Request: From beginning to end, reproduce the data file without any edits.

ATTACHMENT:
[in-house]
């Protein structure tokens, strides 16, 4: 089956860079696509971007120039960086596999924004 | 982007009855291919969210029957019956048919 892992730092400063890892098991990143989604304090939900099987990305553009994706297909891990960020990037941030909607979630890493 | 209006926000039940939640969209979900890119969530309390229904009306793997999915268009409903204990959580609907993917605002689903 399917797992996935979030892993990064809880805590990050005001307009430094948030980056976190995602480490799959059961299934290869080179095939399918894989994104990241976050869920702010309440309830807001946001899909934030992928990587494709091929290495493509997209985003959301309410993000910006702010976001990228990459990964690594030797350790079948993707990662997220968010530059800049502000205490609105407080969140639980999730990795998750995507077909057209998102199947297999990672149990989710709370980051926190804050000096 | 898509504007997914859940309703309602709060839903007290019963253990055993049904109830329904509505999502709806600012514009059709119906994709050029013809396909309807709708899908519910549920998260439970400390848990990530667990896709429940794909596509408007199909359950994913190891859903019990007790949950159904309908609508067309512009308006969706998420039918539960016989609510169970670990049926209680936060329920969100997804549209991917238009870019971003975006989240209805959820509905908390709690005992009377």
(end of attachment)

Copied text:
[in-house]
């Protein structure tokens, strides 16, 4: 089956860079696509971007120039960086596999924004 | 982007009855291919969210029957019956048919 892992730092400063890892098991990143989604304090939900099987990305553009994706297909891990960020990037941030909607979630890493 | 209006926000039940939640969209979900890119969530309390229904009306793997999915268009409903204990959580609907993917605002689903 399917797992996935979030892993990064809880805590990050005001307009430094948030980056976190995602480490799959059961299934290869080179095939399918894989994104990241976050869920702010309440309830807001946001899909934030992928990587494709091929290495493509997209985003959301309410993000910006702010976001990228990459990964690594030797350790079948993707990662997220968010530059800049502000205490609105407080969140639980999730990795998750995507077909057209998102199947297999990672149990989710709370980051926190804050000096 | 898509504007997914859940309703309602709060839903007290019963253990055993049904109830329904509505999502709806600012514009059709119906994709050029013809396909309807709708899908519910549920998260439970400390848990990530667990896709429940794909596509408007199909359950994913190891859903019990007790949950159904309908609508067309512009308006969706998420039918539960016989609510169970670990049926209680936060329920969100997804549209991917238009870019971003975006989240209805959820509905908390709690005992009377």